Romney: NATO would rethink U.S. relationship if Trump wins in 2024
David Knowles, Senior Editor – March 29, 2022
Sen. Mitt Romney, R-Utah, said Tuesday in a CNN interview that if former President Donald Trump won the 2024 election, the NATO alliance would be significantly damaged. Romney, the 2012 GOP presidential nominee, said NATO members would wonder whether they could continue to count on the United States.
“If he were to come back as the U.S. president, I think it would represent a pretty dramatic departure for the world, and they would rethink whether they can count on the United States to lead NATO to lead other nations as they push back against China and against Russia,” Romney said
During his presidency, Trump downplayed the U.S. commitment to NATO and publicly criticized the alliance, primarily over the perception that member states were not contributing enough financial support. He also flirted with the idea of withdrawing the U.S. from NATO, according to former national security adviser John Bolton.
“In a second Trump term, I think he may well have withdrawn from NATO,” Bolton told the Washington Post in early March. “And I think [Russian President Vladimir] Putin was waiting for that.”
Trump’s critics often argue that Putin’s top strategic priority was to weaken the NATO alliance, and Trump was seen as an ally in attaining that goal.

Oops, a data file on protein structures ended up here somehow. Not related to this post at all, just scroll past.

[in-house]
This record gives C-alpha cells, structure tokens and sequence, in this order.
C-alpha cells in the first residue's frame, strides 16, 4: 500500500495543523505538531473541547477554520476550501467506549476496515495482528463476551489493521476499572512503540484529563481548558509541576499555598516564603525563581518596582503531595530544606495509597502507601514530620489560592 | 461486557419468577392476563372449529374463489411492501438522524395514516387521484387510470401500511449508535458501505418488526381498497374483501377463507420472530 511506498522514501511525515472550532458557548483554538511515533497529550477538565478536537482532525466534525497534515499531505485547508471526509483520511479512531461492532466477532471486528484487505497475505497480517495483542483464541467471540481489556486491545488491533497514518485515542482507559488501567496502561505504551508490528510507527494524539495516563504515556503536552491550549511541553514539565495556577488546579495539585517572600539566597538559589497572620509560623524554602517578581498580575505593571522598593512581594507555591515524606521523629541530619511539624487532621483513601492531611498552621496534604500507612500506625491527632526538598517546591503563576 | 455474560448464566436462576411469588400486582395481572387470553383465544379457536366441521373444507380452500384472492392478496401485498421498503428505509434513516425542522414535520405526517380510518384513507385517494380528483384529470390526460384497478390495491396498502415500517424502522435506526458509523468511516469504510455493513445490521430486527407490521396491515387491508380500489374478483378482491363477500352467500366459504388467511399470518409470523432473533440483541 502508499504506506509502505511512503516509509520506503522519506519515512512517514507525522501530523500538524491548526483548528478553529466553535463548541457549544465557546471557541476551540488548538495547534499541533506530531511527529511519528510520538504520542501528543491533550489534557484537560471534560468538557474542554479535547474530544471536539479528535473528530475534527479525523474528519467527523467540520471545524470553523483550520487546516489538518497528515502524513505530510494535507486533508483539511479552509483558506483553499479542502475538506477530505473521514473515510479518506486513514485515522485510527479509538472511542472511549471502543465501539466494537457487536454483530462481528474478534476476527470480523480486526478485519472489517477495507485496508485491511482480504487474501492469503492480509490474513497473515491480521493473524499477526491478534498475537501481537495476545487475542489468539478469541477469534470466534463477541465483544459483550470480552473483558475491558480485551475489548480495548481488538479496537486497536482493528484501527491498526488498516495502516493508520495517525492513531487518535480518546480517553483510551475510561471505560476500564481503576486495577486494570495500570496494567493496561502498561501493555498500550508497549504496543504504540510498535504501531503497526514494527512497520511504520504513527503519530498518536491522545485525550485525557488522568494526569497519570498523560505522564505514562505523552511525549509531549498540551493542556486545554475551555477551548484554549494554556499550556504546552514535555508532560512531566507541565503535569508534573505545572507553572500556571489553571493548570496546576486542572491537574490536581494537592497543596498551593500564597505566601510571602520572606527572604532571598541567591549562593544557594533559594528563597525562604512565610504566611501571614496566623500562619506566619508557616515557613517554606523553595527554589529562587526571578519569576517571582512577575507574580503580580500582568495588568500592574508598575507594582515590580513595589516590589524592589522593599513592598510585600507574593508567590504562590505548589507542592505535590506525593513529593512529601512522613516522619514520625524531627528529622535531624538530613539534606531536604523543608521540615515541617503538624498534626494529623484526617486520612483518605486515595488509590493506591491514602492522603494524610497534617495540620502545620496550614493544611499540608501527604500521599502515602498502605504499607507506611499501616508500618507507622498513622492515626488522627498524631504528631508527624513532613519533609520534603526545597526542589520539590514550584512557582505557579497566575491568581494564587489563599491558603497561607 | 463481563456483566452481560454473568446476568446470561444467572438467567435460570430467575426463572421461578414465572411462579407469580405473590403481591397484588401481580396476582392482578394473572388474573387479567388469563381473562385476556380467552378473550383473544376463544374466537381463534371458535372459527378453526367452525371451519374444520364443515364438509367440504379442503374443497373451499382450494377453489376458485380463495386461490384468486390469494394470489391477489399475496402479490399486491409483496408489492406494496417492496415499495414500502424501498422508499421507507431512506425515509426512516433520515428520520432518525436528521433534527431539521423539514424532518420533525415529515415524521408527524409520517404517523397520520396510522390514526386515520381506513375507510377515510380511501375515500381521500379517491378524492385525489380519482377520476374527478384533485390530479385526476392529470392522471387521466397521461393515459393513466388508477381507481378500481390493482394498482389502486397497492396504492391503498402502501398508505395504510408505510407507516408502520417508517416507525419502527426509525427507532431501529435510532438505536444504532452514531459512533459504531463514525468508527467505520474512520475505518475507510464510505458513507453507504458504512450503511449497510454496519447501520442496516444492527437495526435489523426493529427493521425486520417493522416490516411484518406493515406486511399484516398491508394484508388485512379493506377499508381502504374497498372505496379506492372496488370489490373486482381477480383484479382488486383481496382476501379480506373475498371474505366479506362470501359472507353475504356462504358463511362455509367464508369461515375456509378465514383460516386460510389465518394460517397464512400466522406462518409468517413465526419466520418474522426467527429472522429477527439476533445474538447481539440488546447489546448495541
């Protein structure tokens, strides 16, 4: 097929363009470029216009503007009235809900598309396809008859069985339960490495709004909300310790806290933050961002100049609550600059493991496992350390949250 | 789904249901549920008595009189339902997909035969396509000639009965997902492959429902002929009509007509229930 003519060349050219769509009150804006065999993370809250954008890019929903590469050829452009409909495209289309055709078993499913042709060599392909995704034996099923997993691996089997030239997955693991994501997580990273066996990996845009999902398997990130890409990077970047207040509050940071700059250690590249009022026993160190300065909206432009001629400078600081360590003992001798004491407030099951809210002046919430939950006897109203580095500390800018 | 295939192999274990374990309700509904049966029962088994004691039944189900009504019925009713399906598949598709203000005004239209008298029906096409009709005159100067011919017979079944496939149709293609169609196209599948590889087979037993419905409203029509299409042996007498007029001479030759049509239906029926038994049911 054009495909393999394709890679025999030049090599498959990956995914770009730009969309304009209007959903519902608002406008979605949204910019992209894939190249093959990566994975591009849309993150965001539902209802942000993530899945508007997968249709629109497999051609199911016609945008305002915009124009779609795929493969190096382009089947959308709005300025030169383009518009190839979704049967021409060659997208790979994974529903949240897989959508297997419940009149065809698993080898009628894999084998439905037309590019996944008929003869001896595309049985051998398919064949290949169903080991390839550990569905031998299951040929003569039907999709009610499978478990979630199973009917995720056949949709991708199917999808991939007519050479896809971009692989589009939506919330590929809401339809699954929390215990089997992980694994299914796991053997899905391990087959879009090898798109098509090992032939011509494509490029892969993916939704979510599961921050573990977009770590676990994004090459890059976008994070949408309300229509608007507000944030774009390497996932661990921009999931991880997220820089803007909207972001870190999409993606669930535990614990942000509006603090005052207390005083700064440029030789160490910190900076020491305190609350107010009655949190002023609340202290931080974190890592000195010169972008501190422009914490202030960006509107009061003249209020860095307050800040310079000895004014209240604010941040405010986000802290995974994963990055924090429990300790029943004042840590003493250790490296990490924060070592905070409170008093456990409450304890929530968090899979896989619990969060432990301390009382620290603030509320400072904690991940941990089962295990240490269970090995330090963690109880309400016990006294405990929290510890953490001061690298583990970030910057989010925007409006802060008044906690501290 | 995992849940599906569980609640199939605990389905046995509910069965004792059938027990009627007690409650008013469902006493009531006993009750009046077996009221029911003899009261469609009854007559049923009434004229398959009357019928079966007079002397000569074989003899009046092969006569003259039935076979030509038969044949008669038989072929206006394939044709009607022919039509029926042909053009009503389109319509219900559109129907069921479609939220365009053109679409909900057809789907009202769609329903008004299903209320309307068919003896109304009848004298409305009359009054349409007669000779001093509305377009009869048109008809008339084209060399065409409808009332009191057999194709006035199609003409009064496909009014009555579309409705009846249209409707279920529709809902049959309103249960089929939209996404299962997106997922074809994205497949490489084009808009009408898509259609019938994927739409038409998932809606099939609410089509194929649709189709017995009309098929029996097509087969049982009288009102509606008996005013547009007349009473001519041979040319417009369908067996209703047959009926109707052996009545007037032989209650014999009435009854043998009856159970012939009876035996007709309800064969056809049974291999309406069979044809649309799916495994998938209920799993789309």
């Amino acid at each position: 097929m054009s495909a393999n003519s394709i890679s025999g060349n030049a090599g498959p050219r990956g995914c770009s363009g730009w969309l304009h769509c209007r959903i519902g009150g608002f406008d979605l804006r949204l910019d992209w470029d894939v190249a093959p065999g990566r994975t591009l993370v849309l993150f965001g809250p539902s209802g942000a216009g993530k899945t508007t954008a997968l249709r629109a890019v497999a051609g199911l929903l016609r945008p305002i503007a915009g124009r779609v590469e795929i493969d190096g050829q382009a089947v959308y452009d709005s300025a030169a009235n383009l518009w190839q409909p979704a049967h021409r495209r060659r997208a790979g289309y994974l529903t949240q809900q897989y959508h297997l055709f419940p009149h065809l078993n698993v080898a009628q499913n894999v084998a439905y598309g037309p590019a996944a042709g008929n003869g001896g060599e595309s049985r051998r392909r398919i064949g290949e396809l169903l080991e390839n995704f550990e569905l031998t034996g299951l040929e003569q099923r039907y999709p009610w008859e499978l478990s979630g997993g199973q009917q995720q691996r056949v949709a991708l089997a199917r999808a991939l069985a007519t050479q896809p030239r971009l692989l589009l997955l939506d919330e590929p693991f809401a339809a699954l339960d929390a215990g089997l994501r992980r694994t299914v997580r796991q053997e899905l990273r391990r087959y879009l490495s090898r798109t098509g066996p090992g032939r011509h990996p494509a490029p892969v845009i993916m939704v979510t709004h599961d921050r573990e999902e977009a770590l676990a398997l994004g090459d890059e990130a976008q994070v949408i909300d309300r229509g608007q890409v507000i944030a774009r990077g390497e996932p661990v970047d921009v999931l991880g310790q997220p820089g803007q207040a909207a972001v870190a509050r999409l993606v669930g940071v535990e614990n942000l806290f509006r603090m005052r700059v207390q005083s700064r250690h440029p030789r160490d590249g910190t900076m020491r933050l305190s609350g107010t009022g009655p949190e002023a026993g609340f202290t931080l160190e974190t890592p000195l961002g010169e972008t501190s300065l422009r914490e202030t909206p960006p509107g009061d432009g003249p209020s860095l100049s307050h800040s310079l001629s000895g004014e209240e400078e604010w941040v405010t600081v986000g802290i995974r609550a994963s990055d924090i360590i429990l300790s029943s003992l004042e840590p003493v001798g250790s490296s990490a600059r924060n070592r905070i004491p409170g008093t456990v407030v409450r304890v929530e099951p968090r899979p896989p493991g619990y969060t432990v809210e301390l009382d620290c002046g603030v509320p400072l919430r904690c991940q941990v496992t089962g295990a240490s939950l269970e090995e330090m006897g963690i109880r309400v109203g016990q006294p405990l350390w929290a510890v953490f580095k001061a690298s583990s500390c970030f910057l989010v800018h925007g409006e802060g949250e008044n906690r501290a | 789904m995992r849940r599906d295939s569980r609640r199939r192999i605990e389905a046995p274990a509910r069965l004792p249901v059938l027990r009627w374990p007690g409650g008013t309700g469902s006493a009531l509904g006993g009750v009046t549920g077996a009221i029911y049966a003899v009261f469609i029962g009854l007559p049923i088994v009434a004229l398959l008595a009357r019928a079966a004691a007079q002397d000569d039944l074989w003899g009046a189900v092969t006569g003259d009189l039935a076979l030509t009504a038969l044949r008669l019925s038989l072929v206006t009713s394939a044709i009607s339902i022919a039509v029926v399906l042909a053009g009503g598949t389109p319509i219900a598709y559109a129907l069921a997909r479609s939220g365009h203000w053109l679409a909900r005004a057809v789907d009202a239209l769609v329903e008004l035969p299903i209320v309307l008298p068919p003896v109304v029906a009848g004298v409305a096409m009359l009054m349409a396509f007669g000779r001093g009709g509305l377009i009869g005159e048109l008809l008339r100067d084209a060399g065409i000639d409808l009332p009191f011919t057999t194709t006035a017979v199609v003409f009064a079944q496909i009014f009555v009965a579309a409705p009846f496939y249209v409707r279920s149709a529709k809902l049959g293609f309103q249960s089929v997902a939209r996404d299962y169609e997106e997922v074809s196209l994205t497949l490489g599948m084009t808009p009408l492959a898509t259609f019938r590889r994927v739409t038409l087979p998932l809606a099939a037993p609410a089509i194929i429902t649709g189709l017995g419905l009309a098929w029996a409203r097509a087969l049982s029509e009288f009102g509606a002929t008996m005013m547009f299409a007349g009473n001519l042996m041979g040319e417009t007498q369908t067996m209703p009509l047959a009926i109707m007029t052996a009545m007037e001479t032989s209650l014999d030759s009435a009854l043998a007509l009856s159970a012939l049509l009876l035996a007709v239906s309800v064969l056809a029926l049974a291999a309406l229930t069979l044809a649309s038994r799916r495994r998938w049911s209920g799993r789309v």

As Putin massed troops along Ukraine’s borders with Russia and Belarus earlier this year and summarily declared two eastern regions of Ukraine as independent states, Trump lavished praise on Putin.
“I went in yesterday and there was a television screen, and I said, ‘This is genius.’ Putin declares a big portion of the Ukraine — of Ukraine — Putin declares it as independent. Oh, that’s wonderful,” Trump said on “The Clay Travis and Buck Sexton Show.” “He used the word ‘independent,’ and ‘We’re gonna go out and we’re gonna go in and we’re gonna help keep peace.’ You gotta say that’s pretty savvy.”
As global opinion of Putin plummeted following the start of the Russian invasion, however, Trump sought to portray himself as NATO’s savior.
“I hope everyone is able to remember that it was me, as President of the United States, that got delinquent NATO members to start paying their dues, which amounted to hundreds of billions of dollars,” the former president said in a written statement. “There would be no NATO if I didn’t act strongly and swiftly.”
There is no evidence to back up Trump’s claim that NATO was in any danger of disbanding over the issue of dues.
In the run-up to Putin’s invasion of Ukraine, NATO members banded together in their opposition to a Russian attack, and have acted largely in unison with regard to sanctions on the Russian government.
Asked whether Trump had permanently damaged NATO during his presidency, Romney responded, “Well, I think what’s happened to NATO is that they have said, ‘Can we rely on the U.S.?’ And is this America First idea, which is the president saying to everybody, ‘Hey, go off and do your own thing,’ I think that approach is one that frightens other members of NATO, and they wonder, are we committed to NATO and to our mutual defense, or are we all going to go off on our own?”
Trump’s warm public approach to Putin does not appear to be going away. On Monday, Trump solicited help from the Russian autocrat to obtain damaging information about President Biden’s son Hunter.
While Trump hasn’t committed to run for a second term in 2024, he indicated at a political rally in Georgia over the weekend that he “may just have to do it again.”